Decorated Korean War veteran Max Bowers, 89, was looking forward to appearing in Stow’s Fourth of July parade.

Bowers, a Munroe Falls resident, was going to ride in uniform with other members of Korean War Veterans Association Chapter 138, near the front of the parade that kicked off about 10 a.m. Thursday on state Route 59. He and his fellow veterans hung together in the parade staging area in the large Stow Community Shopping Center parking lot that holds a Target, Kohl’s, Giant Eagle and other stores.

“I can’t walk anymore,” the former Army infantryman joked. This was at least his 15th Fourth of July parade appearance — he also has marched in other Summit County parades.

Bowers is a Silver Star Medal recipient, the U.S. Armed Forces’ third highest decoration that is awarded to U.S. Armed Forces members for heroism in action against an enemy.

Bowers got a bit emotional while saying he received the Silver Star for rescuing two wounded comrades while under fire, including carrying one of the men all the way to safety.

“You just do what you can do,” he said.

Bowers said it’s his wish that the public recognizes and honors military people.

“Without the military, where would we be?” he said. “All the best to everyone.”

Shortly after, he clambered into the back of the truck carrying his group and they were off.

Parade watchers lined Kent Road/Route 59 starting early in the morning to get prime viewing areas for the marchers, bands, floats, politicians and others in the parade.

A lot of people sought shaded spots as temperatures rose into the 80s as the parade got underway.

Many of the people who stood and sat near the parade’s starting point at the shopping center said they chose their location so they wouldn’t have to be in the muggy heat for a long time. Some of the people on the floats and backs of trucks took pity on the hot onlookers by squirting them with water pistols and other hand-held soakers. Children scrambled to grab candy and other items tossed to them from those marching by.

Angela Oswesti, 34, was among the onlookers who found a shady area. She was with her young daughter while her husband, Troy, marched in the parade.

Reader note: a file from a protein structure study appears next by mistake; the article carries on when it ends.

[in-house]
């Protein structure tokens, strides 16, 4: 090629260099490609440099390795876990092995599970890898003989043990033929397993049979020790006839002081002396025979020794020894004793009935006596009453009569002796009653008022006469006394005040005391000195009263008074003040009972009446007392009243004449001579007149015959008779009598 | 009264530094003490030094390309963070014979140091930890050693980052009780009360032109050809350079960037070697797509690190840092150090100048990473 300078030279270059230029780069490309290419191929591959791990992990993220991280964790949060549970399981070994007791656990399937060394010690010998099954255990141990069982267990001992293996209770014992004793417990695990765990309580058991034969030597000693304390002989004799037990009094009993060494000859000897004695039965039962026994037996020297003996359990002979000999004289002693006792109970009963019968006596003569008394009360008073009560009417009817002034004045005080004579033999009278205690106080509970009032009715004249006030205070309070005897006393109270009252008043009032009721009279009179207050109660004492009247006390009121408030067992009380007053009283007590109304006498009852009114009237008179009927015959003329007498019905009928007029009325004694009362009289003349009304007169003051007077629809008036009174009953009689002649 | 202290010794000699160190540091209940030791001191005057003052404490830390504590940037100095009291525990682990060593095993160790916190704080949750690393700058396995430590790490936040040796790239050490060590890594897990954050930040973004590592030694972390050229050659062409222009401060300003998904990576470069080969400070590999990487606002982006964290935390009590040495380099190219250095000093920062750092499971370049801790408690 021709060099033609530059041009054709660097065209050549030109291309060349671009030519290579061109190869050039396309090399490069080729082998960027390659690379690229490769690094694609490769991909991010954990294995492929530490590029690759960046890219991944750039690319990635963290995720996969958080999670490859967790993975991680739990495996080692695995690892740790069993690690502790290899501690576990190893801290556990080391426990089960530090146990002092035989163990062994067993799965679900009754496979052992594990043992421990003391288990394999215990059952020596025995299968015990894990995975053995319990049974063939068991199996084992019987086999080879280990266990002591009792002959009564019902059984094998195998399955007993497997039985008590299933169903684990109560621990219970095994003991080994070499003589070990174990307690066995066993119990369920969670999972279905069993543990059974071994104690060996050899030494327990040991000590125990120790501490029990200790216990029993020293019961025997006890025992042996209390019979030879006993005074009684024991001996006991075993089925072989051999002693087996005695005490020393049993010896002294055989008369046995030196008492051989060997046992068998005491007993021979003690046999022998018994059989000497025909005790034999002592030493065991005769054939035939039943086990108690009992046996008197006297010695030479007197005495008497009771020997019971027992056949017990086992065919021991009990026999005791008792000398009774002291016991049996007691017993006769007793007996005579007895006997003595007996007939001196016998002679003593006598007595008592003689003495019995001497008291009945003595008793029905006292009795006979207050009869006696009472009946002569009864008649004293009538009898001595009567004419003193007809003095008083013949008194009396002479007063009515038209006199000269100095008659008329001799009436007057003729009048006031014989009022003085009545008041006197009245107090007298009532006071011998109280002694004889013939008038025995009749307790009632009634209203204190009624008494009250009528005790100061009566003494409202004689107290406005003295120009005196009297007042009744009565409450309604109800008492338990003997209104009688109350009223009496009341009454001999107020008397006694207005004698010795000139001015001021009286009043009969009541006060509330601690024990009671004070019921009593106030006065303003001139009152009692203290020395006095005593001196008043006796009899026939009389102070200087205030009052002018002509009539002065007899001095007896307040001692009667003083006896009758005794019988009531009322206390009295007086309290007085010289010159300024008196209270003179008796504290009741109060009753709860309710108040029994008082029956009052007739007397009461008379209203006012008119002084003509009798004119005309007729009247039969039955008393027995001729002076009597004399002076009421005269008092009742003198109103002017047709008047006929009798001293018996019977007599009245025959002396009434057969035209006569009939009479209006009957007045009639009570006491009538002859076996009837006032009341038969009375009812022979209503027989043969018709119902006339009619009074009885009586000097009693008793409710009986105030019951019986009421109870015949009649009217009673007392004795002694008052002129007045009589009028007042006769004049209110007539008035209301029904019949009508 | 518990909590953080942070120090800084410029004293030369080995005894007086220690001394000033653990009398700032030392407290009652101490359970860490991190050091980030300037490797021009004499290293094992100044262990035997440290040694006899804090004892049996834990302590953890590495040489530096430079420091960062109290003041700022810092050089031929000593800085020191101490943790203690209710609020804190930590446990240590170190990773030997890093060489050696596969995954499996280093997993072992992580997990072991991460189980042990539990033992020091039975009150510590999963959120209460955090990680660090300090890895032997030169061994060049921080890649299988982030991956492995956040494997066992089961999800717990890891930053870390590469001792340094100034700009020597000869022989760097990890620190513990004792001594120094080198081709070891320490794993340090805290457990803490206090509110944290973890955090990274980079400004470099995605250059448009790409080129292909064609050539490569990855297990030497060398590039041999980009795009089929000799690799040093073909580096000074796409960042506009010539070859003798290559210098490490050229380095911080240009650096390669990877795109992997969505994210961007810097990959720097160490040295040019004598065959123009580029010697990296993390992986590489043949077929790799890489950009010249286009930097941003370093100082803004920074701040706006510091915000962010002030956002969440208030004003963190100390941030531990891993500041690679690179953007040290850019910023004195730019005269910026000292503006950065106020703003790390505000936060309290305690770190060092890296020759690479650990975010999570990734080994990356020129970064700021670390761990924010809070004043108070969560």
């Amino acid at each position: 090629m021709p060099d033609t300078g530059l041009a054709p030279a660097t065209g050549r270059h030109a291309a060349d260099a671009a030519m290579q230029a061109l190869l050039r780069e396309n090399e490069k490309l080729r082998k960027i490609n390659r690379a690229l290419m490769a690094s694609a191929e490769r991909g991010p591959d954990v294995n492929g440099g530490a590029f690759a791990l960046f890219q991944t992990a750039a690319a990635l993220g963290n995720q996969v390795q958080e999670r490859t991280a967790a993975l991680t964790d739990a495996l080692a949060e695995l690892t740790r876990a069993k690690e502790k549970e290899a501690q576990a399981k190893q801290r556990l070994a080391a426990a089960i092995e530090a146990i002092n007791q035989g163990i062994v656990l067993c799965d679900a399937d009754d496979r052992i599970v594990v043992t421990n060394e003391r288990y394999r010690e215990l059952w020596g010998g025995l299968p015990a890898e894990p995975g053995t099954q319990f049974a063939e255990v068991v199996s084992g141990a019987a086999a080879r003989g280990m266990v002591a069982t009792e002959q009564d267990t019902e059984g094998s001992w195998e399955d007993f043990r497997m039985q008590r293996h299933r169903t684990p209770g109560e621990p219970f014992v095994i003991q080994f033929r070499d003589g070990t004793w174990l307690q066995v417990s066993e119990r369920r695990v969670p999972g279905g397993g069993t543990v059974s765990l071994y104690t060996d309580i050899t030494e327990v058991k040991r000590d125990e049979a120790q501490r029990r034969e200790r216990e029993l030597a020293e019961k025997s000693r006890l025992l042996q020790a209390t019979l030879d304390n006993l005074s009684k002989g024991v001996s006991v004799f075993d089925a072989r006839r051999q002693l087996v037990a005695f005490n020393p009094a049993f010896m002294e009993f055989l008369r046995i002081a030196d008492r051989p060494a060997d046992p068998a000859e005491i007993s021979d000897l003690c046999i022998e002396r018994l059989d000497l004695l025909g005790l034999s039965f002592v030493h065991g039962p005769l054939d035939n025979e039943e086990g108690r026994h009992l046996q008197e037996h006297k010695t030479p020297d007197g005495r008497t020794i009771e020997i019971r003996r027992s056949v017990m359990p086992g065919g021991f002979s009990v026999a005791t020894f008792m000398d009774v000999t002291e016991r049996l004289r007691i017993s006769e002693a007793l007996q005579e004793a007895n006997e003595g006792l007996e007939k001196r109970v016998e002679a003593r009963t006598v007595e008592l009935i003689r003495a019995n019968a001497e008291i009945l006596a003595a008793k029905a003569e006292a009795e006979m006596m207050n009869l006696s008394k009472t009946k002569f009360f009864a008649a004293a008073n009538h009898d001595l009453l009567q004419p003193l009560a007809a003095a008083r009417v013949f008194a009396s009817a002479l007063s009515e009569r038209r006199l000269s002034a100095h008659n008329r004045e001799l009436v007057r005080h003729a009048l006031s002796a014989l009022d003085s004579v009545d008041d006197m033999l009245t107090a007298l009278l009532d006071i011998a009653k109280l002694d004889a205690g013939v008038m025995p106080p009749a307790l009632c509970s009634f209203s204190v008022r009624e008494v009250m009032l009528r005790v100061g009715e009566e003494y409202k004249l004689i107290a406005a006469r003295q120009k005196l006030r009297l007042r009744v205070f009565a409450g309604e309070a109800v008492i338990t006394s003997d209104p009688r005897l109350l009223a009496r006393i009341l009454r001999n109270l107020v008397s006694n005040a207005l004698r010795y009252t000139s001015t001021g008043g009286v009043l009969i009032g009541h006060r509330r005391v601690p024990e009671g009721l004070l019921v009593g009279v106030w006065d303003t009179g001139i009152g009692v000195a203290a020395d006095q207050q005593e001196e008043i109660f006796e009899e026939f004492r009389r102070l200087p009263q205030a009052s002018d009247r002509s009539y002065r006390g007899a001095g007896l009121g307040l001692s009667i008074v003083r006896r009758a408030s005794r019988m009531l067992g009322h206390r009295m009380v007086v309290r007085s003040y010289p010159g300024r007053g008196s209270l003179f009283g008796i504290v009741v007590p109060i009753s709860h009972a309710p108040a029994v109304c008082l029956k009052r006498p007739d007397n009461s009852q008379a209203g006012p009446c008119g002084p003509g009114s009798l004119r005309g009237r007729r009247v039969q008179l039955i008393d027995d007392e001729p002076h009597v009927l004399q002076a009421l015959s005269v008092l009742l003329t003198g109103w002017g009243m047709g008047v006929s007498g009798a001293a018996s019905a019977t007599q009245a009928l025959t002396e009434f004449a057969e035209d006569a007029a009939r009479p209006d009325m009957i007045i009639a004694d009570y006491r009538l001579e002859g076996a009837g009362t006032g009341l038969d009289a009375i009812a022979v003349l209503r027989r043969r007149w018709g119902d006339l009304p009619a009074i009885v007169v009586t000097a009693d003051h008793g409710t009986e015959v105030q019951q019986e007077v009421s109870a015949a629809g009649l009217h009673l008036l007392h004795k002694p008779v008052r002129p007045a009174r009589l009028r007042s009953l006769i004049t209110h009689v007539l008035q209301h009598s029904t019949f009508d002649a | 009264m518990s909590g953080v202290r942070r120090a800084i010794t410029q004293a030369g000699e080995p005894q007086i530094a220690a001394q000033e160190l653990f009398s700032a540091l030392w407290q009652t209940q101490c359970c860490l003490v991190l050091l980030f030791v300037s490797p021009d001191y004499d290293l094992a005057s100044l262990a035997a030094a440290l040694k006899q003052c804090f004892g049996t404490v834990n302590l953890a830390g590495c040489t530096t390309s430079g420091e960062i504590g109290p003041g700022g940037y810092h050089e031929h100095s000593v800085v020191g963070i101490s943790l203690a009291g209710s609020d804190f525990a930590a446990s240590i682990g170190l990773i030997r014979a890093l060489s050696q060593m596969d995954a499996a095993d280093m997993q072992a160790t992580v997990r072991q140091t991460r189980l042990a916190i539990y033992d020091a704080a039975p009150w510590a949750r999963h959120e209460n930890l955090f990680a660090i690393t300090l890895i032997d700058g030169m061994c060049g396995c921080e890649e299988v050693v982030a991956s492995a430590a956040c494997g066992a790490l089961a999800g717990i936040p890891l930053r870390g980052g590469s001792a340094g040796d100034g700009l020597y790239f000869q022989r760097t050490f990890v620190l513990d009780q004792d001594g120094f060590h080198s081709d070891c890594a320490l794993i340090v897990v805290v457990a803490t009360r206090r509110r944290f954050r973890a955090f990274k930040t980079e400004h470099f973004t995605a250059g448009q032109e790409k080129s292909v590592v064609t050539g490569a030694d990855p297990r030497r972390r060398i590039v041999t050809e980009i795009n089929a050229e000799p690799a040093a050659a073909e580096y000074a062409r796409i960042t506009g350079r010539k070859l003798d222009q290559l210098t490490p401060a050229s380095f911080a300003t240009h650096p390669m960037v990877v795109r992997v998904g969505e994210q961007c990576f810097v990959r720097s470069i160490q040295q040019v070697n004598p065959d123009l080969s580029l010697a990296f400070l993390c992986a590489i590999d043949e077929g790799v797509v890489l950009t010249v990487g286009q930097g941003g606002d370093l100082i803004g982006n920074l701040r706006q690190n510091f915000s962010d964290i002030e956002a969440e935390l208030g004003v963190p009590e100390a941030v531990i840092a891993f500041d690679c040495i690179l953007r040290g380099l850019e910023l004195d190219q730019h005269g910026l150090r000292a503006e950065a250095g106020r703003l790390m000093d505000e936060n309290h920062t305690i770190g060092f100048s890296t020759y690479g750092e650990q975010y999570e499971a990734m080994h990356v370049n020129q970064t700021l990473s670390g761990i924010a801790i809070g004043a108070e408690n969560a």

“We’ve come to the parade now seven years,” Oswesti said. She said she tries to get a shady spot near the start of the parade.

“We see everything right at the beginning before you get tired,” she said. “It’s very nice. A lot of people come out to it. It says a lot about the community.”

Helping keep an eye on the parade participants was Ken Dorsey, a member of the Summit County Amateur Radio Emergency Service. The group provides communication services at parades and other large events.

The ham radio group had six members, each with a portable two-way radio, at various places with checklists to see that parade participants were in the right order or to report any problems. Dorsey said he’s been helping out at the Stow parade for 10 years.

Dorsey said he found three no-show parade participants, adding that is about average each year.

“I’m in direct contact with the review stand,” Dorsey said. “So far we’re in pretty good shape. We’ve had some issues but nothing that can’t be handled.”

Bruce Hoffman says he missed only a handful of Fourth of July parades since moving to Stow in 1977.

“It’s something to do on the Fourth of July,” he said.

Kent resident Clarice Brown, 62, has been coming to the Stow parade for 10 years.

“I just like the togetherness,” she said. “There’s nothing that I don’t like.”

Nicole Murphy guessed she has been attending the Stow parade for 36 of her 37 years.

“I grew up in Stow. I live in Cuyahoga Falls,” she said. Going to the parade is a family event; Murphy brought her 5-year-old daughter, Cayden, to watch.

She said her all-time favorite float is the one that has veterans simulate the iconic World War II photo of six Marines raising the American flag on Iwo Jima.

Murphy looked around at the people lining both sides of the street.

“This is crazy. It’s like super crowded,” she said. “It just brings the whole community together.”

 

Jim Mackinnon can be reached at 330-996-3544 or jmackinnon@thebeaconjournal.com. Follow him @JimMackinnonABJ on Twitter or www.facebook.com/JimMackinnonABJ